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Heat Seeking Drones Being Used in Dolphin and Koala Conservation Efforts


Heat Seeking Drones Being Used in Dolphin and Koala Conservation Efforts


Drones that combine heat sensors and thermal imagery capabilities are being widely used by environment and wild life conservation researchers around the globe.

Recently a collaborative Queensland University of Technology-Brisbane City Council pilot study was conducted in addition to a project in which koala-sniffing dogs and human field workers walked through bushland to identify high probability of koala population in Brisbane.

Sniffing dogs and field walkers identified “high koala activity” in bushland at Belmont, Burbank, Kuraby, Wishart, Bardon, Mt Coot-tha, McDowall, Anstead, Moggill, Alderley, Nathan and Mt Gravatt.

Researchers were trying to seek a more cost effective method as compared with of identification and mapping of koalas and other endangered species than walk-throughs of bushland used drones equipped with koala-seeking heat sensors to map the marsupials’ population in Brisbane from 60 metres above the tree canopy.

Thermal image of a koala obtained from a UAV. Image credit: Dr Grant Hamilton.

Thermal image of a koala obtained from a UAV. Image credit: Dr Grant Hamilton.

QUT koala ecologist Grant Hamilton and his team have developed a way of using computer algorithms to read data from a heat-sensing camera flown by a drone.

“We feed that thermal imagery into an artificial intelligence algorithm and we use those algorithms to automatically determine the kinds of organisms are using that system, so it might be koalas or it might be kangaroos, for example. When we fly over the area, we can count the number of koalas in the area.” The algorithm identified everything that was “not a koala”, Dr Hamilton said, so only koalas showed up in the imagery.

Trials have been flown in bushland near Petrie, where the University of the Sunshine Coast Moreton Bay campus was being built. The thermal imagery could cover about 20 hectares in about two hours.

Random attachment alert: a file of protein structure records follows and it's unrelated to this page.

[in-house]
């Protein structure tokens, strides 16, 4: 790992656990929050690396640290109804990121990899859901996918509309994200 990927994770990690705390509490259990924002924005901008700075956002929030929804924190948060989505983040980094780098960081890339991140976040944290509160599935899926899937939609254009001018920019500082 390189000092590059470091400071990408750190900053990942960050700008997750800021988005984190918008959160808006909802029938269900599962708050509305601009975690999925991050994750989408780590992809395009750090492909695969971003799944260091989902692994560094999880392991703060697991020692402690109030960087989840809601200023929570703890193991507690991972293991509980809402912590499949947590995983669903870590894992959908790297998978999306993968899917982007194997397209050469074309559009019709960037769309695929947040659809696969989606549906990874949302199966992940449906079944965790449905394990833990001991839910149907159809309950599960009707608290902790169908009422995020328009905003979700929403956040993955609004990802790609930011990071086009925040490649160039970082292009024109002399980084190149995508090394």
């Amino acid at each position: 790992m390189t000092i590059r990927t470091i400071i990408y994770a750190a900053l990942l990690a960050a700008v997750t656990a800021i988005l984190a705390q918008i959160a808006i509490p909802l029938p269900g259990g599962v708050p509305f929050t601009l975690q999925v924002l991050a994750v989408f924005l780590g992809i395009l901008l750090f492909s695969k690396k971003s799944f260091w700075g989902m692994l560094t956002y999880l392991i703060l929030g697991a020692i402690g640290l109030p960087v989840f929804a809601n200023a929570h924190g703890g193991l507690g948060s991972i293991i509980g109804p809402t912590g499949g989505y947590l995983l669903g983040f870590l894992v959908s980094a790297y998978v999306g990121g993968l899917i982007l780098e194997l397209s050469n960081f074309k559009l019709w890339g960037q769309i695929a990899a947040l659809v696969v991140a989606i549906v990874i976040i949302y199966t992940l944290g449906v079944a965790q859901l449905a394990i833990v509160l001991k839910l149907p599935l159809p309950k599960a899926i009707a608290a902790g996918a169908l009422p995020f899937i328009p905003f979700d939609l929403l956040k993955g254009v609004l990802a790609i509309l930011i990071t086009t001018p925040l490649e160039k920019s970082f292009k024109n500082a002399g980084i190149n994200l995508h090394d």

Adding that better data was a conservationist’s best friend, Dr Hamilton said in certain environments the team – which included data scientist Evangeline Corcoran and artificial intelligence algorithm specialist Simon Denman – was getting 100 per cent accuracy. “In a couple of years away our aim is to be able to go out with a drone to a particular site, get the data and either have it sent back directly or take the SIM card out of the drone once it comes back, insert it into the computer and get the answer within a half an hour, or an hour.” Hamilton added.

A similar scientific study involving unmanned drones equipped with thermal imaging cameras was recently conducted in New Zealand and the UK, could be used to seek out and help protect endangered Maui and Hector’s dolphins in New Zealand, and other marine mammal species around the world.

Martin Stanley from Ocean Life Survey, who led the study, has designed and developed an unmanned remotely operated thermal imaging drone system that can be used for marine mammal study and protection which can be operated from vessels such as fishing boats to provide real time detection of and protection to marine mammals.

The thermal drone system is not just cheaper, safer, more effective and environmentally efficient system but also has reduced noise and shadow disturbance effect on target species, than traditional manned aircraft marine mammal aerial surveys.

The thermal drone system was developed, tested and trialled in the UK and New Zealand, before being deployed and operated along the New Zealand Waitakere coastline for a trial alongshore survey.

This thermal imaging drone technology could also be applied to other potentially harmful situations, such as disturbance from marine industrial noise such as pile driving, navy sonar operations and seismic testing and will allow researchers to learn more about marine mammal nocturnal presence and movements. This in turn will allow better protection and management measures to be adopted. Being more environmentally friendly, with significantly less CO2 and noise emissions produced than traditional manned aircraft or boat surveys thermal drone systems can also reduce costs, and replace the risk of manned surveys.

Martin Stanley with the aim of engaging New Zealand marine industries, the New Zealand Department of Conservation and Ministry of Primary Industries, to commission protection trials, and undertake nocturnal surveys says “the technology is affordable and available, with Ocean Life Survey having made affordable aerial thermal imaging drone systems commercially available, for under $5,000 NZ dollars, o help protect and save Maui and Hector’s dolphins, and other marine mammal species around New Zealand, including the New Zealand Fur Seal. We would also like to engage with other government agencies and marine industries around the world, to encourage them to use this technology for their marine mammal protection responsibilities”.

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Cite this article as: Vidi Nene, "Heat Seeking Drones Being Used in Dolphin and Koala Conservation Efforts," in, October 9, 2018,

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